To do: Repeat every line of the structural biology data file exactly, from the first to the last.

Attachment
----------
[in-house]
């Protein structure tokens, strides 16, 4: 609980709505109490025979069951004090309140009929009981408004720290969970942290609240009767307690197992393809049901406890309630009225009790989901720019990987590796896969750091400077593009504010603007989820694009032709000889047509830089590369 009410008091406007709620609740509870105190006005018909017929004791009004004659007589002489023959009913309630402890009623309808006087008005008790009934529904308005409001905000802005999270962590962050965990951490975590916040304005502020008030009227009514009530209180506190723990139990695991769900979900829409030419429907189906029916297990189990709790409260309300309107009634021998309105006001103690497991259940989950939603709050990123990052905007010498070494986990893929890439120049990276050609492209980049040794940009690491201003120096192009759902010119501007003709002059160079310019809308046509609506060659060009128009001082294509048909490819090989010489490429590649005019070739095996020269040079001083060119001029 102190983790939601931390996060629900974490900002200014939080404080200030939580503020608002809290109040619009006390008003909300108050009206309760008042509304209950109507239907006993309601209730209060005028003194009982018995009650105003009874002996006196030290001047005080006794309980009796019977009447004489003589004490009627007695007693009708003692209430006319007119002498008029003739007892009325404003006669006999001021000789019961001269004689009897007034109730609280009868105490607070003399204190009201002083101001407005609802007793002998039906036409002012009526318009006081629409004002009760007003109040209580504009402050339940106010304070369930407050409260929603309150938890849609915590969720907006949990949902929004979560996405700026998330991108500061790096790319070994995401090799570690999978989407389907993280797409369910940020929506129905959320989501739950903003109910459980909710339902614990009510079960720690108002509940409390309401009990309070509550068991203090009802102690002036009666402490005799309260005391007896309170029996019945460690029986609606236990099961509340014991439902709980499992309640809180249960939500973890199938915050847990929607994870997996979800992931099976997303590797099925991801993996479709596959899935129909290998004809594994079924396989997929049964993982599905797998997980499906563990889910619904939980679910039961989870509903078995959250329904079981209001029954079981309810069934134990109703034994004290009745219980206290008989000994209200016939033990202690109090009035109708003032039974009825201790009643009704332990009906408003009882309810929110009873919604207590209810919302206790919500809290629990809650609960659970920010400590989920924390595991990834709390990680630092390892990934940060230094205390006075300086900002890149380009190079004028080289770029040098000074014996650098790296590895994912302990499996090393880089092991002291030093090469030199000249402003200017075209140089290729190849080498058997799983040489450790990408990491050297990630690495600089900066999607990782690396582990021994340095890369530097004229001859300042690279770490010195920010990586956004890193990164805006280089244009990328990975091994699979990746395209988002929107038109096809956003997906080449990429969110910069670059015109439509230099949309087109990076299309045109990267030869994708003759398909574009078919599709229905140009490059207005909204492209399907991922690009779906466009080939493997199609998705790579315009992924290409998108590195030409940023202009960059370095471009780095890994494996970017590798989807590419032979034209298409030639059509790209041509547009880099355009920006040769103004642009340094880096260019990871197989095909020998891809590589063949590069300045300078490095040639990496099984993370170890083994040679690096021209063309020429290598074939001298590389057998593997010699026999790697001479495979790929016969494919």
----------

[in-house]
């Protein structure tokens, strides 16, 4: 609980709505109490025979069951004090309140009929009981408004720290969970942290609240009767307690197992393809049901406890309630009225009790989901720019990987590796896969750091400077593009504010603007989820694009032709000889047509830089590369 009410008091406007709620609740509870105190006005018909017929004791009004004659007589002489023959009913309630402890009623309808006087008005008790009934529904308005409001905000802005999270962590962050965990951490975590916040304005502020008030009227009514009530209180506190723990139990695991769900979900829409030419429907189906029916297990189990709790409260309300309107009634021998309105006001103690497991259940989950939603709050990123990052905007010498070494986990893929890439120049990276050609492209980049040794940009690491201003120096192009759902010119501007003709002059160079310019809308046509609506060659060009128009001082294509048909490819090989010489490429590649005019070739095996020269040079001083060119001029 102190983790939601931390996060629900974490900002200014939080404080200030939580503020608002809290109040619009006390008003909300108050009206309760008042509304209950109507239907006993309601209730209060005028003194009982018995009650105003009874002996006196030290001047005080006794309980009796019977009447004489003589004490009627007695007693009708003692209430006319007119002498008029003739007892009325404003006669006999001021000789019961001269004689009897007034109730609280009868105490607070003399204190009201002083101001407005609802007793002998039906036409002012009526318009006081629409004002009760007003109040209580504009402050339940106010304070369930407050409260929603309150938890849609915590969720907006949990949902929004979560996405700026998330991108500061790096790319070994995401090799570690999978989407389907993280797409369910940020929506129905959320989501739950903003109910459980909710339902614990009510079960720690108002509940409390309401009990309070509550068991203090009802102690002036009666402490005799309260005391007896309170029996019945460690029986609606236990099961509340014991439902709980499992309640809180249960939500973890199938915050847990929607994870997996979800992931099976997303590797099925991801993996479709596959899935129909290998004809594994079924396989997929049964993982599905797998997980499906563990889910619904939980679910039961989870509903078995959250329904079981209001029954079981309810069934134990109703034994004290009745219980206290008989000994209200016939033990202690109090009035109708003032039974009825201790009643009704332990009906408003009882309810929110009873919604207590209810919302206790919500809290629990809650609960659970920010400590989920924390595991990834709390990680630092390892990934940060230094205390006075300086900002890149380009190079004028080289770029040098000074014996650098790296590895994912302990499996090393880089092991002291030093090469030199000249402003200017075209140089290729190849080498058997799983040489450790990408990491050297990630690495600089900066999607990782690396582990021994340095890369530097004229001859300042690279770490010195920010990586956004890193990164805006280089244009990328990975091994699979990746395209988002929107038109096809956003997906080449990429969110910069670059015109439509230099949309087109990076299309045109990267030869994708003759398909574009078919599709229905140009490059207005909204492209399907991922690009779906466009080939493997199609998705790579315009992924290409998108590195030409940023202009960059370095471009780095890994494996970017590798989807590419032979034209298409030639059509790209041509547009880099355009920006040769103004642009340094880096260019990871197989095909020998891809590589063949590069300045300078490095040639990496099984993370170890083994040679690096021209063309020429290598074939001298590389057998593997010699026999790697001479495979790929016969494919």